The first thing that stands out about Edwards is his size at 6 feet 1 and 238 pounds. But that frame tends to overshadow his speed.


“He definitely has speed,” Ravens coach John Harbaugh said. “He has good acceleration, he runs hard, he’s a north-south guy, and he’s 240-plus. Yes, he’s doing a good job, and he has that big-back-type build, which is a big plus.”

Edwards’ one-gap running style is welcomed by offensive linemen such as left tackle Ronnie Stanley, who said Edwards brings “that power inside and really hitting the holes hard. He’s really hungry, and he enjoys getting those opportunities. He relishes it.”

Edwards was rewarded with a 90.4 overall grade by analytics website Pro Football Focus, the highest on the team Sunday. He led all running backs in Week 11 in elusiveness, forcing eight missed tackles and averaging 5.4 yards after contact per attempt, according to PFF.

Edwards and quarterback Lamar Jackson — who added 117 yards on 27 attempts — became the first rookie running back and quarterback to each rush for 100 yards. They are also the second pair of rookie teammates to run for more than 100 yards in a game since 1966. The New Orleans Saints’ Chuck Muncie and Tony Galbreath did so in 1976.

Edwards apparently made an impression with coach Jon Gruden, whose Oakland Raiders will visit M&T Bank Stadium on Sunday for a 1 p.m. kickoff.

Baltimore Ravens Insider

Baltimore Ravens Insider


Want the inside scoop on the Ravens? Become a Ravens Insider and you'll have access to news, notes and analysis from The Sun.

“I think what you’re seeing is the beginning of something that’s really exciting if you’re a Ravens fan,” Gruden said. “I think Lamar Jackson going one way and this back going the other way is going to be a problem for defenses, and once they get their passing game going, watch out. But he is a hard runner, and he has some burst. He has some elusiveness, and he has, I think, the ability to make long runs.”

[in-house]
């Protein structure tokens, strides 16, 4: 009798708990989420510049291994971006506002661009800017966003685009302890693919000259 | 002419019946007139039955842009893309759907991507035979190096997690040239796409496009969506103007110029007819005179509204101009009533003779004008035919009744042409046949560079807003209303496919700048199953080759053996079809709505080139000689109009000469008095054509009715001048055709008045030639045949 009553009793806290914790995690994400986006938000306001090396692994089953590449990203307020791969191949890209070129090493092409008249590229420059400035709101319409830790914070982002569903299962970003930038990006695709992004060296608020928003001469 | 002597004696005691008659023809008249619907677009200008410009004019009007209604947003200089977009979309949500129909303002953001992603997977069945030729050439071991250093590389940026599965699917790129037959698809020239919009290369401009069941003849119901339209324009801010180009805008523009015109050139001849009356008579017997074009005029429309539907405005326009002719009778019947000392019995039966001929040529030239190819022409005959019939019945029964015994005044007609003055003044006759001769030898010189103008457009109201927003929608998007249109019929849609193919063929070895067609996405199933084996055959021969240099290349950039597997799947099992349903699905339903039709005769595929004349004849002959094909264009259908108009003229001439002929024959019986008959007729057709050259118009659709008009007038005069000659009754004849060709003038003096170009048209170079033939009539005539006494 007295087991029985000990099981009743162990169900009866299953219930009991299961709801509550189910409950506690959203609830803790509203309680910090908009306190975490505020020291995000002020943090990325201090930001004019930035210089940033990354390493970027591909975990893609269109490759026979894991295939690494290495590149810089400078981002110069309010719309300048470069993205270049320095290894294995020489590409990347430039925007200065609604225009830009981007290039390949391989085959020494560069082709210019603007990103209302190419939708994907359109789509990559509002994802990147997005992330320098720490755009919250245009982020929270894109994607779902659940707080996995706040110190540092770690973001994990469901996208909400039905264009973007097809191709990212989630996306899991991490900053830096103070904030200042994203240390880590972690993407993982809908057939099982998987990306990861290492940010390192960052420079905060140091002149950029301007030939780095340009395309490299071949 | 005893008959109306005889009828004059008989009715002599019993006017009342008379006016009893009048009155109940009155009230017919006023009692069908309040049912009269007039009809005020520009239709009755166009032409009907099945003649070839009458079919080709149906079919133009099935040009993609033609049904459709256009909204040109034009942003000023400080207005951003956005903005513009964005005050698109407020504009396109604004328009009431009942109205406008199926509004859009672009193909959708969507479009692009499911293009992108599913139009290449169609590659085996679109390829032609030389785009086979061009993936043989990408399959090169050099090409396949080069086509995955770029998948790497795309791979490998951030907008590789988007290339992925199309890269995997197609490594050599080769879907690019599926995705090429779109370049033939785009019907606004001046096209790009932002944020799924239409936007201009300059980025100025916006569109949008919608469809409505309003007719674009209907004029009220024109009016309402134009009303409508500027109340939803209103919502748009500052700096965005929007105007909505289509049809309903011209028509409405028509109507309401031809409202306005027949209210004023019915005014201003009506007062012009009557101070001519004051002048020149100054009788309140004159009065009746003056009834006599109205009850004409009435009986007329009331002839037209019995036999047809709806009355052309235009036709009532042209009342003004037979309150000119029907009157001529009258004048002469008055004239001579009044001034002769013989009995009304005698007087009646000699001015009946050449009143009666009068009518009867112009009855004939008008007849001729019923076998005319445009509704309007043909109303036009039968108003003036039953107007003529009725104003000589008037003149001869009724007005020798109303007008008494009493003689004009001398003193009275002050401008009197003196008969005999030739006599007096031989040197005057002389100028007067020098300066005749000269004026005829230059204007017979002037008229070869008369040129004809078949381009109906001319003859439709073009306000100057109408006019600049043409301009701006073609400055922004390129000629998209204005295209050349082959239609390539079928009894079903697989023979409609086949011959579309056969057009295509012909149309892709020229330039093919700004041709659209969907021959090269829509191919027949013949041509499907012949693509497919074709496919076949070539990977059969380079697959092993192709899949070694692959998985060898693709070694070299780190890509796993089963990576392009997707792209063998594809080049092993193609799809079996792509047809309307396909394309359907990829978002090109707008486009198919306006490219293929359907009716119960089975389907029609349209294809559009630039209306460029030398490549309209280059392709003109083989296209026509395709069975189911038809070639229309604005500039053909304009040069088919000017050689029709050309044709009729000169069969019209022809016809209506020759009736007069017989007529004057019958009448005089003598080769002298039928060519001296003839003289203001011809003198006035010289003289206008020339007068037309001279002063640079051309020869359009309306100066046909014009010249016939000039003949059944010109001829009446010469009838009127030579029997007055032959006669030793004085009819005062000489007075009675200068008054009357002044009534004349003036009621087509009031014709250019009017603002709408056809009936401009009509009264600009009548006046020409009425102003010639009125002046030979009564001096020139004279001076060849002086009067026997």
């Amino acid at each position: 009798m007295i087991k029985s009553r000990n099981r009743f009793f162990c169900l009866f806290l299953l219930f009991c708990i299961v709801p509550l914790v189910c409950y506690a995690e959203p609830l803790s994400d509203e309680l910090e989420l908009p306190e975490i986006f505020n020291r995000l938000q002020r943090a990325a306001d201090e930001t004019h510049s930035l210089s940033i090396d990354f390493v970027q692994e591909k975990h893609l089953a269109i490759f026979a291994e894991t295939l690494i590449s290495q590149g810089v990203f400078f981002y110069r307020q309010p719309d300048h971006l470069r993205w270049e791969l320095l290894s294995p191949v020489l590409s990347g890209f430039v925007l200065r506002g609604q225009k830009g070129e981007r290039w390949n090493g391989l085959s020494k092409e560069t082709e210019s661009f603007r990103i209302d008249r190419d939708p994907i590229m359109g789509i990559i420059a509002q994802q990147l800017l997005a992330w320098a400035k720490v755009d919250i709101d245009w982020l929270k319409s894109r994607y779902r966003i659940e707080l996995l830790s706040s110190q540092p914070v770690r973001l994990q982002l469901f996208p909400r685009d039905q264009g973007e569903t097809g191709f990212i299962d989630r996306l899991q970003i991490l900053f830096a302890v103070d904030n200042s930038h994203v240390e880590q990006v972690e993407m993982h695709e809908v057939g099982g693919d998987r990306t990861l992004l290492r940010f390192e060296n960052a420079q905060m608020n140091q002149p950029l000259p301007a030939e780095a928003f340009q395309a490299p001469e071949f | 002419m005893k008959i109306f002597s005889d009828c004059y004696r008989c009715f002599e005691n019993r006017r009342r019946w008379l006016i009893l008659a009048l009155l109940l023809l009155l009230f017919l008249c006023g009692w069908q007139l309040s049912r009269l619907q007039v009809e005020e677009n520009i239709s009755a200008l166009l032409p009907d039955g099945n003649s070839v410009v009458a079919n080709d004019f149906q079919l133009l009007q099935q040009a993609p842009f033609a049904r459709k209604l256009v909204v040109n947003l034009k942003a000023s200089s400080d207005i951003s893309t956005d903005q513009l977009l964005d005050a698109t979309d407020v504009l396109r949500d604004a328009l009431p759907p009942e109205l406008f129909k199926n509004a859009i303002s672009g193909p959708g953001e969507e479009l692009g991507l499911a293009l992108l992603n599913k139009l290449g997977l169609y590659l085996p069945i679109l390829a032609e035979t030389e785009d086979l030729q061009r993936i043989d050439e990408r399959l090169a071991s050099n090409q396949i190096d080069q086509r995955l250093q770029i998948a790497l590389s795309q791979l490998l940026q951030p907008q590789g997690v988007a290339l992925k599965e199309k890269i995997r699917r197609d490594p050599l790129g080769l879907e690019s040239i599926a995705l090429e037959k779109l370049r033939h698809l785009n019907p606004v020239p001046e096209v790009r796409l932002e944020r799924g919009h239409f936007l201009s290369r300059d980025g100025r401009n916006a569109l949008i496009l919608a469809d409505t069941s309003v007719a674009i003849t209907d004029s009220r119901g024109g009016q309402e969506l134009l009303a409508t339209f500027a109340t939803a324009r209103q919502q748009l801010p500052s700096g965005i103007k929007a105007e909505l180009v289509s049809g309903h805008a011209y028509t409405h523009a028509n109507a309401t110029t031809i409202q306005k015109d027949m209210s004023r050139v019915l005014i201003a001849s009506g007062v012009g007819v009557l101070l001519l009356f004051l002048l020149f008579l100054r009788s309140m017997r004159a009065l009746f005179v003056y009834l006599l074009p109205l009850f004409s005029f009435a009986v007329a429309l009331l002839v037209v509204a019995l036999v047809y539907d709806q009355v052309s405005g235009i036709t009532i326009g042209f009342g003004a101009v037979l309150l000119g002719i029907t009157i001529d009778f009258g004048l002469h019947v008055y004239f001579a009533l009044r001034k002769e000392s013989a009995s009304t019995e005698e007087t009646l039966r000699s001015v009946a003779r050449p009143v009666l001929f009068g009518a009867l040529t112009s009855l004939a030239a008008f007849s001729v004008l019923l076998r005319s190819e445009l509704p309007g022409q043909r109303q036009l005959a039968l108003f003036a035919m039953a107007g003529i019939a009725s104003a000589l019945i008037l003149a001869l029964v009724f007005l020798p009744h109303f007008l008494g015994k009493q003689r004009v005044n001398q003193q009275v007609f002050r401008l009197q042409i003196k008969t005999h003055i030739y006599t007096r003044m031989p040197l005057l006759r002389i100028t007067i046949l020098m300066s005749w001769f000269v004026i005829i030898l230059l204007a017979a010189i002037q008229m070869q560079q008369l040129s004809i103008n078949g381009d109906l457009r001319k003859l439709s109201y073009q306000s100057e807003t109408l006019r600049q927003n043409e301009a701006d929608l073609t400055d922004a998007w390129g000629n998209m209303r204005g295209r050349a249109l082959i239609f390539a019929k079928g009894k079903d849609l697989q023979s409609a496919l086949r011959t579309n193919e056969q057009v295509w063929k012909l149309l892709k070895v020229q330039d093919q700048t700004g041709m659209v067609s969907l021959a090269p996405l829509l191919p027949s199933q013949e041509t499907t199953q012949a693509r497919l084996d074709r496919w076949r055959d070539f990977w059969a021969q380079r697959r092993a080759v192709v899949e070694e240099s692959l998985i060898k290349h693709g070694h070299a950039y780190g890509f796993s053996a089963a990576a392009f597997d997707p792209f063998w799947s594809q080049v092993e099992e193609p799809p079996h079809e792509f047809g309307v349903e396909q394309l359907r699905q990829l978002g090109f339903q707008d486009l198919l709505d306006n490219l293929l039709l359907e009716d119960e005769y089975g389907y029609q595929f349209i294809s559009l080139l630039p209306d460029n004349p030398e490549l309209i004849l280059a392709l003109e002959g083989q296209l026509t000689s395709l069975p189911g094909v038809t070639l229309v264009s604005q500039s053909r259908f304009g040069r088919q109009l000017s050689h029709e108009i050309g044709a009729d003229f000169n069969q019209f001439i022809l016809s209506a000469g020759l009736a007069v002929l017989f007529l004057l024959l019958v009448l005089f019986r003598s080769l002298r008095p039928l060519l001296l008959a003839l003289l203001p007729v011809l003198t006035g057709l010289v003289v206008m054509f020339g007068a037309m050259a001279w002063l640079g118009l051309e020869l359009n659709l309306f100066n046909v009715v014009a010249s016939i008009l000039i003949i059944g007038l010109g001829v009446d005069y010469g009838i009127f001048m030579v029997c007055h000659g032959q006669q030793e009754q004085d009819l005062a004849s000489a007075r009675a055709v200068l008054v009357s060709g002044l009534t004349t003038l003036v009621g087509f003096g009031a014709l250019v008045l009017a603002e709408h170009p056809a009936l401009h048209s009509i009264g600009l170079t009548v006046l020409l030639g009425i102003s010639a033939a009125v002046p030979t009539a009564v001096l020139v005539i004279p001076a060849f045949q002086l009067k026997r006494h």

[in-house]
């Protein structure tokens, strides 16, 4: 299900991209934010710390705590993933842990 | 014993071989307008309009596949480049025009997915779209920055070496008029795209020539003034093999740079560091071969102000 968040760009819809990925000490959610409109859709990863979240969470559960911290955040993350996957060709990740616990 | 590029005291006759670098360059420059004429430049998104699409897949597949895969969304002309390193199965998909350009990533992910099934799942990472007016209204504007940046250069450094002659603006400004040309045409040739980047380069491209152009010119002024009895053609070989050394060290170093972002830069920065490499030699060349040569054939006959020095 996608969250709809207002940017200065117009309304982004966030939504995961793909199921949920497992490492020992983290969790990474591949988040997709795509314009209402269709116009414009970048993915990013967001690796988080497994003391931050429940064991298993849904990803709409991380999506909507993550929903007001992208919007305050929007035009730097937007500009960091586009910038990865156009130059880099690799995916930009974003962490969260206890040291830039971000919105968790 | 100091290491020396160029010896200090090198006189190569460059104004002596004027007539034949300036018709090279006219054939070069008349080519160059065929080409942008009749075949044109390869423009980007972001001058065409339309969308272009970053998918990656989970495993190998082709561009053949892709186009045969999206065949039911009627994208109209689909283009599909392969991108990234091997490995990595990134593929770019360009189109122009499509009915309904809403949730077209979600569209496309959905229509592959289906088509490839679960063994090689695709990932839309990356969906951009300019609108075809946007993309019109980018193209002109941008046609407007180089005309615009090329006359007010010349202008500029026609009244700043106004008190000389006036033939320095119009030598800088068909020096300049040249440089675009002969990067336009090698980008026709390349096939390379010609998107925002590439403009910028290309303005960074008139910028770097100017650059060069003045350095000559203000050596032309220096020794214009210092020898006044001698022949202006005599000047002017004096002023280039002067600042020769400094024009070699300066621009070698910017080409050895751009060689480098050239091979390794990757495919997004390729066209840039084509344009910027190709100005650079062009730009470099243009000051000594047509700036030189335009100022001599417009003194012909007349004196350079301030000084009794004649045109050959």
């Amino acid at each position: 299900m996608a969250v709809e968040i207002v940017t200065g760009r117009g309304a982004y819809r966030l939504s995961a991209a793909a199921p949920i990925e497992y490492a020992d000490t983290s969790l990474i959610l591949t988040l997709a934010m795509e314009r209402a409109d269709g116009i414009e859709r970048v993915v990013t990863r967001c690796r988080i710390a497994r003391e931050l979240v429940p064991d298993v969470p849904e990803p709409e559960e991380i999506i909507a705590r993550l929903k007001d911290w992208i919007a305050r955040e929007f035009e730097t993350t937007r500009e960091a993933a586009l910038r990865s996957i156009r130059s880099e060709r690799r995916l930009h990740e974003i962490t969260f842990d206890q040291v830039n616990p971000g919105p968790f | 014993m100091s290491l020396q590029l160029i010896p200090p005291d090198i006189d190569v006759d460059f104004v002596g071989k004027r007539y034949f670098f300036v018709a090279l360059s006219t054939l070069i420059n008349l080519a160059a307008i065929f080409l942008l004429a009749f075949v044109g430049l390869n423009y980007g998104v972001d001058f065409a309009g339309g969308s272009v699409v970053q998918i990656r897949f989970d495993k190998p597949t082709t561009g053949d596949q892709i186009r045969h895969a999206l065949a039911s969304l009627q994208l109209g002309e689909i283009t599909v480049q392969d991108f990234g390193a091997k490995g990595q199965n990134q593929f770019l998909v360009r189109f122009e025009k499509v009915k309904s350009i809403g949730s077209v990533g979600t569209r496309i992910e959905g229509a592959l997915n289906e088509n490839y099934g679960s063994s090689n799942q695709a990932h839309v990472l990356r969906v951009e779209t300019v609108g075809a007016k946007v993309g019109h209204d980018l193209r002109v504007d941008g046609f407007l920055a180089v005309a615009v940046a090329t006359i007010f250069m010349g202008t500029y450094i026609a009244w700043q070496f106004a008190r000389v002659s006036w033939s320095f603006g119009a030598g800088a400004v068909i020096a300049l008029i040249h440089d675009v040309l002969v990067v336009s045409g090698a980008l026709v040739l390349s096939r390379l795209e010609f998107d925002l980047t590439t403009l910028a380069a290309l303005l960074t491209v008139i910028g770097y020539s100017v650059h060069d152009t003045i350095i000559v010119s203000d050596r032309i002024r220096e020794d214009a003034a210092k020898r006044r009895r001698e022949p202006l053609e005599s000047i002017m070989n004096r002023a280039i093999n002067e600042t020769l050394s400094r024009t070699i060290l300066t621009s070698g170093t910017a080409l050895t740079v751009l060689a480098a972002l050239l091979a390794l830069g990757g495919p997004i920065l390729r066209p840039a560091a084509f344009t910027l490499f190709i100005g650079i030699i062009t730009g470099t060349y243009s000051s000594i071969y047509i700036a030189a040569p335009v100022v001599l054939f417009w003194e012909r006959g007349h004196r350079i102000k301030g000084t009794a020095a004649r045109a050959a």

Edwards, who was cut by the Ravens after the preseason and signed to the practice squad, was elevated to the active roster Oct. 13 after fellow undrafted rookie running back De’Lance Turner was placed on injured reserve because of a hamstring ailment.

Turner is fully supportive of Edwards, who was his former roommate during training camp and for road games.

“We had these conversations with each other in the room — the what-ifs and what-nots,” Turner said. “We just tried to keep each other level-headed throughout the whole process, and whoever had that shot, we were going to be happy for each other either way.”

Despite his success Sunday, Edwards said he is not content. “That’s just not my personality,” he said.

Edwards declined to say whether he would make his first start Sunday against the Oakland Raiders. But his intention is clear.

“I’ve got to do it again next week,” he said. “That’s what is expected of me. So I have to do that.”